When it comes to choosing retail point-of-sale systems for a small business, it can be hard to know where to start. What is a POS system in retail? A POS system is the hardware and software used to record the financial transactions of a retail store. Some systems can manage your inventory, reorder products, track consumer purchasing habits and more, which will ultimately increase your overall productivity while saving you money. But given that there are thousands of POS systems on the market, to narrow the field, you should first consider what your business actually needs.
Every business will have its own unique business requirements. If you own a retail store, for example, you’ll need different features than someone who owns a café. Some POS systems are very specific to different types of industries while others are broad enough to suit a wide range of business applications, according to Merchant Maverick. Determine which features are most important to you, since POS systems often specialize in different areas. For example, some are iPad compatible, allow for kitting, vouchers, promotions, tracking batches, taxes and so on. Try looking for users with a similar business model to yours and see what’s been working for them.
2. Setup cost and hardware compatibility
Setting up a POS solution can be a pricey undertaking, as you’ll need to consider both software and hardware when calculating the cost of a POS system for your small business. Hardware requirements for one POS terminal may include a computer or tablet, POS receipt printer, cash drawer, barcode scanner and credit card terminal. Also, most of time, POS software is only compatible with selected models, so make sure you read the documentation before buying hardware. The final thing to consider is whether the POS software is physical or in the cloud. Investigate whether its price changes based on the number of terminals, number of users and/or if there is a licence fee, either one-off or recurring.
3. Inventory tracking
Tracking inventory is an essential part of a POS system, especially when you have multiple branches or a warehouse. If you intend to scale your business, it’s important to choose the right inventory tools from the start. Knowing if you have stock in store, whether any other branches have stock or if there is any incoming stock are common questions that need to be answered on a daily basis in a retail environment. Considerations should not be limited to the above; you should also consider whether a system can allow for the creation of purchase orders from suppliers as well as the transfer of stock between branches. These are all important requirements for managing stock. Many entry-level POS systems offer only basic inventory features, so it pays to look for a POS system that also has a strong inventory aspect. Having a system that does both eliminates the need to use multiple systems as well as any potential restrictions between two unintegrated systems.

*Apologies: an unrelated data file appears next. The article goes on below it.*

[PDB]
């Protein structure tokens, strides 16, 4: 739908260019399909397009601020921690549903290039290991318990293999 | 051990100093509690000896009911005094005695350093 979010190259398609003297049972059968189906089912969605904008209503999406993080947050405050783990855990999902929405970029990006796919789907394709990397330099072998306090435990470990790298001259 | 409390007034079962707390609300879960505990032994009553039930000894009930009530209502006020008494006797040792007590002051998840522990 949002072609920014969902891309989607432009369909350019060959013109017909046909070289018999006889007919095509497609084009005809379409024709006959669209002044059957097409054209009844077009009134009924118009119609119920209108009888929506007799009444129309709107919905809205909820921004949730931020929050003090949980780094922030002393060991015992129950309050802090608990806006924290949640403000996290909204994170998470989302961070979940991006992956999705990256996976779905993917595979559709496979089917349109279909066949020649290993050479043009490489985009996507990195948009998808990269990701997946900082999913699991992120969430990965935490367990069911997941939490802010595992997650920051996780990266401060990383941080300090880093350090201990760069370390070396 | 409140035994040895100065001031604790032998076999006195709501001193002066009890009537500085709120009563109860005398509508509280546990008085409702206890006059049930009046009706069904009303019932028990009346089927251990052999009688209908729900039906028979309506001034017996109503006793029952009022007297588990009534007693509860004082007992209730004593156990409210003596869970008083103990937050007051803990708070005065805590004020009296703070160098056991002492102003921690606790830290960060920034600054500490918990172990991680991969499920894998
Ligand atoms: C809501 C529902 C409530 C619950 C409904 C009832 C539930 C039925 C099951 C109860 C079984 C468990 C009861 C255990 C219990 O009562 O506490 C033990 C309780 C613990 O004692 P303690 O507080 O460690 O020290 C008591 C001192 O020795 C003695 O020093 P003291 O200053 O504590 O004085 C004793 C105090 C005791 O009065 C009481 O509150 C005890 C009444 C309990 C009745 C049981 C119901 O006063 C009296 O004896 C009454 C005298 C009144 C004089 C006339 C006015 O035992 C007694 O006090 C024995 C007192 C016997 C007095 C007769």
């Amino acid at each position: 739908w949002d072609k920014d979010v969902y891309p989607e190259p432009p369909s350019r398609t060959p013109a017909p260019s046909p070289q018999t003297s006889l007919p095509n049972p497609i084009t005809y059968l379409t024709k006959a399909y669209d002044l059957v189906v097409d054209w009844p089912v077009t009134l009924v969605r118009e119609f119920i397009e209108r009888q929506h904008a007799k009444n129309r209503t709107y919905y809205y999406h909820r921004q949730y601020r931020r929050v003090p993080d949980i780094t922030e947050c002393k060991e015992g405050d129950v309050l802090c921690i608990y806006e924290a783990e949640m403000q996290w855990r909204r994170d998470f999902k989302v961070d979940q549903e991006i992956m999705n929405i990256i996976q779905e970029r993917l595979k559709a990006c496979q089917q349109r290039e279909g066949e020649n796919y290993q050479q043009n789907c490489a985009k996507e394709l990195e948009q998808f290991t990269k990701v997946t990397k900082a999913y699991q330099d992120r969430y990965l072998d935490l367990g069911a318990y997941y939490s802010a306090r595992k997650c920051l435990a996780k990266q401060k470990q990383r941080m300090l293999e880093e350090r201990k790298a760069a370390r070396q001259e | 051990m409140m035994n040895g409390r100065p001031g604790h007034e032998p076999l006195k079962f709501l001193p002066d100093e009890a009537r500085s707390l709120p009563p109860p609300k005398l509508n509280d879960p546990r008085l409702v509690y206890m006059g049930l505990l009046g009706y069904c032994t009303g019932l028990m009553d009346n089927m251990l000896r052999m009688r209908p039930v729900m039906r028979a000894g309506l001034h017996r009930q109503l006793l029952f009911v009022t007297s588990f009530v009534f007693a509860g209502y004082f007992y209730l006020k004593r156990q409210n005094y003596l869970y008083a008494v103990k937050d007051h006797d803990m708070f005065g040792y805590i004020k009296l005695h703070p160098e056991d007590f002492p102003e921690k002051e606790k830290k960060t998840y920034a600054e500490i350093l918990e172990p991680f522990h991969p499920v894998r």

Usability of a POS system is incredibly important in a retail environment, due to the number of staff as well as staff turnover. This means the lower barrier to entry, the better, as this reduces both initial training and the likelihood of staff to making errors. The system should be easy to use for both you and your employees. On a day-to-day basis, retail staff will process sales, quotes, returns, laybys and partial payments, so the solution should be intuitive enough that they can understand how to perform each process without having to refer back to a user manual. Doing so may increase their chances of making mistakes, which will in turn affect the integrity of sales data.
In a retail environment, strong reporting is essential, as this means getting the right information to make the right decisions. Tracking sales by rep, branch, product and even customer yields information you can use to generate more sales. The ability to drill down to get very specific data will provide a greater understanding and awareness of your business, so it’s important that the POS solution you consider has this flexibility.
6. Cloud vs physical software
Software is fast moving to the cloud due the flexibility and increased transparency that come with being able to access it anywhere with an Internet connection. If you are looking into an online system as your primary POS, ensure that your Internet connection is reliable. With physical software, you are restricted to it only being available on a specific terminal, which also means that getting sales data can be a lot more difficult. On the other hand, cloud-based POS solutions rely on an Internet connection. If the Internet goes down, so does the POS. There are, however, some cloud POS systems that allow you to continue to trade when the Internet is lost for a period of time, so it pays to check for this form of redundancy when considering a cloud-based solution.
7. Integration with third-party software
When choosing point of sale systems for a small business, consider more than just the features of the POS software itself. Also consider future-proofing the technology in your business to make things easier and more efficient. For example, if your POS solution is integrated with your accounting software, it will eliminate double data entry and reduce your margin for error. Something else to think about: Which eCommerce platforms does your potential POS integrate with? The main benefit of integration is that orders can be centrally managed, with accurate stock figures in real time.